A Piccadilly Princess took her chance in Friday's  harness racing Oaks heat at Tabcorp Park Melton and the result, an advance token to next Saturday night’s Nevele R Stud  Victoria Oaks Final. Mark Purdon’s Bettors Delight out of Hyde Park Royal filly was the fastest of the three heat winners, and her rivals might need a get out of jail free card, maybe in the shape of a poor barrier draw for the All Stars pacer, if they’re to upstage her in the big game. But despite the effortless nature of her heat win A Piccadilly Princess doesn’t have a monopoly on the final with Locals Heavens Trend and Dancingwithsierra, who ran one-two in their Oaks heat, to be major players, while Matthew Craven’s improving filly Im Wrongly Accused looms as a potential dark horse after her heat win. A Piccadilly Princess didn’t quite do it from start to finish on Friday night, crossed early by Flojos Gold before moving to the lead at the 1800m, but once in front she was unstoppable – her last 1200m divvied up by 29.5, 27.4 and 27.8 splits. Her winning time of 2:41.9 was the fastest of the three Oaks heats by .7 of a second, but the ease with which she got the job done – and her impressive Northern Oaks win recently in New Zealand – will have many punters pinning their hopes on the Purdon filly in next weekend’s $150,000 Group 1 final. Smythes Creek filly Heavens Trend won her Oaks heat in a gross time of 2:42.6 and a mile rate of 1:56.8. The Emma Stewart-trained daughter of Rock n Roll Heaven out of Trendsetter defeated another highly rated pacer in Dancingwithsierra in Friday night’s heats. Heavens Trend rolled past Dancingwithsierra early and the pair drew away in the straight with Dancingwithsierra making a late dive but Heavens Trend holding on by a half-neck. Both look live chances in the final. WATCH THE OAKS HEAT REPLAYS AND CHECK OUT THE RESULTS IN FULL DETAIL Im Wrongly Accused (Bettor's Delight out of Gross Misconduct) was the other heat winner, her winning time the slowest of the three qualifiers – 2:44.9 gross and 1:58.5 mile rate – but she sprinted sharply along the sprint lane and looked professional to topple Celebrity Guest. This heat actually produced the fastest final 800m (55secs) and trainer/driver Craven will be pleased with how his filly is progressing since joining his stable from New Zealand. Cody Winnell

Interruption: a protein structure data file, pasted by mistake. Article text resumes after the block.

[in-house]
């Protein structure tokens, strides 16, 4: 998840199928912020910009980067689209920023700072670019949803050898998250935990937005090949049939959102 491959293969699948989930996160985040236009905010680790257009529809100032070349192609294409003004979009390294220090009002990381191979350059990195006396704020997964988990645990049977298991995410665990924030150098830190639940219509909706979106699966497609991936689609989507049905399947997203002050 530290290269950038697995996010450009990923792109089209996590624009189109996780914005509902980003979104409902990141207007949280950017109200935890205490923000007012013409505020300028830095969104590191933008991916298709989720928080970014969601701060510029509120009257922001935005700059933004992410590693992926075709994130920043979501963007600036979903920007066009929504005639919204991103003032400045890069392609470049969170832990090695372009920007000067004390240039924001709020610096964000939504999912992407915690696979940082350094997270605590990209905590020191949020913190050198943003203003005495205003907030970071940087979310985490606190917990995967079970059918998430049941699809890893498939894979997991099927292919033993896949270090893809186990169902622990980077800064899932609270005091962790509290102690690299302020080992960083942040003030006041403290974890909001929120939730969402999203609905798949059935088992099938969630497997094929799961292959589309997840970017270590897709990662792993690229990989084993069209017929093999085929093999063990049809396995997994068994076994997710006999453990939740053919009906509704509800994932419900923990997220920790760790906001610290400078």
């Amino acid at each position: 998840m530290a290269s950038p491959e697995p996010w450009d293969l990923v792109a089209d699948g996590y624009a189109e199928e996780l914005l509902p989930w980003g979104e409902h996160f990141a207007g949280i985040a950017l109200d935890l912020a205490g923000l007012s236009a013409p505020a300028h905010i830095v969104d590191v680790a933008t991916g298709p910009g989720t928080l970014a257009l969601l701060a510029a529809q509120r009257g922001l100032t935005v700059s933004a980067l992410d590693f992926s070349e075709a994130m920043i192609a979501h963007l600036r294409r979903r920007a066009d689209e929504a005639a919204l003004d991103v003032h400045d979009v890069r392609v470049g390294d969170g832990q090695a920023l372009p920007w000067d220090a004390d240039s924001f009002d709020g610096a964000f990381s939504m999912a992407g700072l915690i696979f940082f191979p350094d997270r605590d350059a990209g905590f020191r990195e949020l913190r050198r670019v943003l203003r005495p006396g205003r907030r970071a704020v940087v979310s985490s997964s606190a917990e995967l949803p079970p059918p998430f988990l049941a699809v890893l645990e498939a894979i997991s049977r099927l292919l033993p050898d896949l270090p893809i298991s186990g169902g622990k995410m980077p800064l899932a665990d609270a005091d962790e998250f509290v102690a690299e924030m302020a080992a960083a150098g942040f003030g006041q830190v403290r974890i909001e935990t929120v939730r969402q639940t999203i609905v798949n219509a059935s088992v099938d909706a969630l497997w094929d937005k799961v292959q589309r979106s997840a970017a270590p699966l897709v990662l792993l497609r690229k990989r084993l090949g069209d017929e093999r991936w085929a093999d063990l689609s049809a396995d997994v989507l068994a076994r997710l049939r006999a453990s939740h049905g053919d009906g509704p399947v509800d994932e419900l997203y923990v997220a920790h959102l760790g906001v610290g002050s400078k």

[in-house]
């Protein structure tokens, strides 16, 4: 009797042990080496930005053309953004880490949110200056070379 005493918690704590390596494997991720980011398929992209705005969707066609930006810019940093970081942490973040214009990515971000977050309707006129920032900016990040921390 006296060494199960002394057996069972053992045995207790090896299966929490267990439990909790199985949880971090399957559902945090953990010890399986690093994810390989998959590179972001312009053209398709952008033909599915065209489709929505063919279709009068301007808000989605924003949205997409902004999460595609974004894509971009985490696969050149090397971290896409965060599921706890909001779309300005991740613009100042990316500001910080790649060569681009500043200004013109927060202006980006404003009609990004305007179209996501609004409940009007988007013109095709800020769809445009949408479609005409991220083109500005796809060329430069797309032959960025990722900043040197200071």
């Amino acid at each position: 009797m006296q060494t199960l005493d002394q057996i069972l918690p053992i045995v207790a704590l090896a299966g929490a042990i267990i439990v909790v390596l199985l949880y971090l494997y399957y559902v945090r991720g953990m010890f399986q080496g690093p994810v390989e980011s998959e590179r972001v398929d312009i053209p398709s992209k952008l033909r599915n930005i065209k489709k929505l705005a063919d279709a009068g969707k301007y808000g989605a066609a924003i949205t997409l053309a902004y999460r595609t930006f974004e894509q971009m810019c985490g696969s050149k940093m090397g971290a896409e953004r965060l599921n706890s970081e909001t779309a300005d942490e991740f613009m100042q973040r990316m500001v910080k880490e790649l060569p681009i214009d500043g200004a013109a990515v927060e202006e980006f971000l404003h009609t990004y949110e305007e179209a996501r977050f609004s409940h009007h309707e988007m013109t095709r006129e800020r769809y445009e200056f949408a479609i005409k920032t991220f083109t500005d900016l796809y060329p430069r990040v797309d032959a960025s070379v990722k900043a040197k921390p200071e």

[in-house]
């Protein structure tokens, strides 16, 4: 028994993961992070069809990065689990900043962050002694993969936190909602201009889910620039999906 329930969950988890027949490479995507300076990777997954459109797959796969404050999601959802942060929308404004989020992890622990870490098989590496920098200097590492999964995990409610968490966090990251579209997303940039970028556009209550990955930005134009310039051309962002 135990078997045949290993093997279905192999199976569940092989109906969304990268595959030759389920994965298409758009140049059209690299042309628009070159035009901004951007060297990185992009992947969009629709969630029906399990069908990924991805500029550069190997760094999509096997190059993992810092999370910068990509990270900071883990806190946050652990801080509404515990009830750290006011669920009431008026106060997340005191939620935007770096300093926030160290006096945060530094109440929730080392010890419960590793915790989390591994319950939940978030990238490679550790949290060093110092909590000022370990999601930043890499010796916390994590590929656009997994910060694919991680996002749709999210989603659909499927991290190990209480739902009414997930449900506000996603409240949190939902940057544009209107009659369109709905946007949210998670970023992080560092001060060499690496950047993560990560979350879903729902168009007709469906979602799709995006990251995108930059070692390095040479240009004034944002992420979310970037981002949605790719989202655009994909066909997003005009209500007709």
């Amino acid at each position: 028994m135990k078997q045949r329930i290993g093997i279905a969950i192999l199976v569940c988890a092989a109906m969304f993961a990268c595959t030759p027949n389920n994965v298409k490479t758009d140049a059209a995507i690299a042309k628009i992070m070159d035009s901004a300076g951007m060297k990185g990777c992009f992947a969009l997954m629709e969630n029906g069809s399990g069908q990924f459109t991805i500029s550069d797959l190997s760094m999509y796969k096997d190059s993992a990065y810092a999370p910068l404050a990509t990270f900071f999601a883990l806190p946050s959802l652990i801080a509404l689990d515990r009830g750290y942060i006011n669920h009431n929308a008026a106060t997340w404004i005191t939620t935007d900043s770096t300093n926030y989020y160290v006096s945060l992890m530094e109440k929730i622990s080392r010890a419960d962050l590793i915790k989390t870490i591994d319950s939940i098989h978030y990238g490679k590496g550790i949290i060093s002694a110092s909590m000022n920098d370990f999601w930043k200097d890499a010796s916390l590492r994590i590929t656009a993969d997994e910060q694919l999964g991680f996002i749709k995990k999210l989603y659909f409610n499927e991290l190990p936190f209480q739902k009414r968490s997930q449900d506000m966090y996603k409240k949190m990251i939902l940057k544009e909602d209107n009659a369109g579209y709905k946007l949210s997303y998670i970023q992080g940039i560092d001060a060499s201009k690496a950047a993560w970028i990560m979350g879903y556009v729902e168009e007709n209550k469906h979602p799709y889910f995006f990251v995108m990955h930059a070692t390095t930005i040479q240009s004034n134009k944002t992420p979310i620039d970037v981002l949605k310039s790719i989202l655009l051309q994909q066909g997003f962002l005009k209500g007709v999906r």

The nation’s most talented harness racing two-year-olds are showing early zeal in pursuit of Australian Pacing Gold, which carries a $322,000 purse that will be prized open at Tabcorp Park Melton on April 22. Wrappers Delight, trained and driven by Bannockburn’s Geoff Webster, was among those to salute when four Victorian heats of the series were held at Melton last Friday night, reward for owners Domenic Martello and Doug Webster who invested in the yearling at the 2015 APG sales. “We went along Friday night and cheered him on,” Martello said. “I took my wife and the kids and had a ball. As long as it is a healthy and happy horse we find they will run well, and when they win that’s a bonus.” The APG heats for colts and geldings at Melton last Friday also saw Emma Stewart and Clayton Tonkin’s short-priced favourites, Our Little General and The Storm Inside, live up to their top billing, while trainer-driver and part-owner Allison Chisholm claimed the other heat with Whats The Catch. DON'T MISS THE APG REPLAYS OF HEAT ONE, HEAT TWO, HEAT THREE AND HEAT FOUR The four winners will be guaranteed starts in the series’ semi-finals on April 16, which precede the April 22 final. The APG heats for fillies get underway at Melton on Friday, April 8, leading up to the semi-final (April 23) and final (April 30) at Menangle. For Geoff Webster, Wrappers Delight’s impressive win – his second from as many starts – came as little surprise. “He is quite a nice horse and we went in confident,” Webster said. “I was most concerned about coming out of barrier seven, but he got away reasonably well and showed good gate speed. “He cruised to the front without any real effort and was comfortably parked outside the leader.” When it came time to call on Wrappers Delight in the straight Webster required only a gentle urging to draw past second-placed Jilliby Kung Fu, who showed plenty for Terang trainer Marg Lee. “He got to the line very well,” Webster said, and the seasoned trainer was confident Wrappers Delight would challenge Stewart’s much lauded pair were they to meet in a semi-final or final. “I think he’s up there with them. I respect them, but I don’t think they are any better than he is.” The win was great early reward for owner Martello, who has turned many yearlings into Webster’s care in the past three years. “I didn’t go in thinking we’re going to win,” Martello said. “I’m a bit superstitious and didn’t want to mozz the horse. But he raced well and I feel blessed.” Martello’s passion for all things trots has quickly snowballed since crossing from gallops ownership. “I’ve had horses in the gallops and felt it was a bit impersonal,” he said. “In the trots I can never win the Melbourne Cup, but it is not just about that. I know the drivers, the trainers and feel involved. I reckon it’s great value. I feel valued as a trots owner, I feel significant and not just a stat. The horses run all year and they can earn big bucks.” Misterfreeze is another under Martello’s ownership, and he run a brave fourth in a photo finish of heat number three. It is a stable that also includes Big Jack Hammer, a Group 1 winner in December’s Empire Stallions Vicbred Plaitnum Hom Grown Classic. “I look at (ownership) as an intellectual challenge,” Martello said. “I’m a guy who hasn’t got a history in horses, but go to the yearling sales and buy horses that other people who have experience have also seen. “I look it as a challenge to plan to get a horse, to look at the breeding and to then buy the yearling. When they race, like was the case on Friday night, I feel like you have succeeded just by being there and being competitive.”  He said it was a joy only magnified by being able to share it with those around you. “Harness is down-to-earth big time. It’s a very friendly industry. They are normal people who value the owners and I love it.” by Michael Howard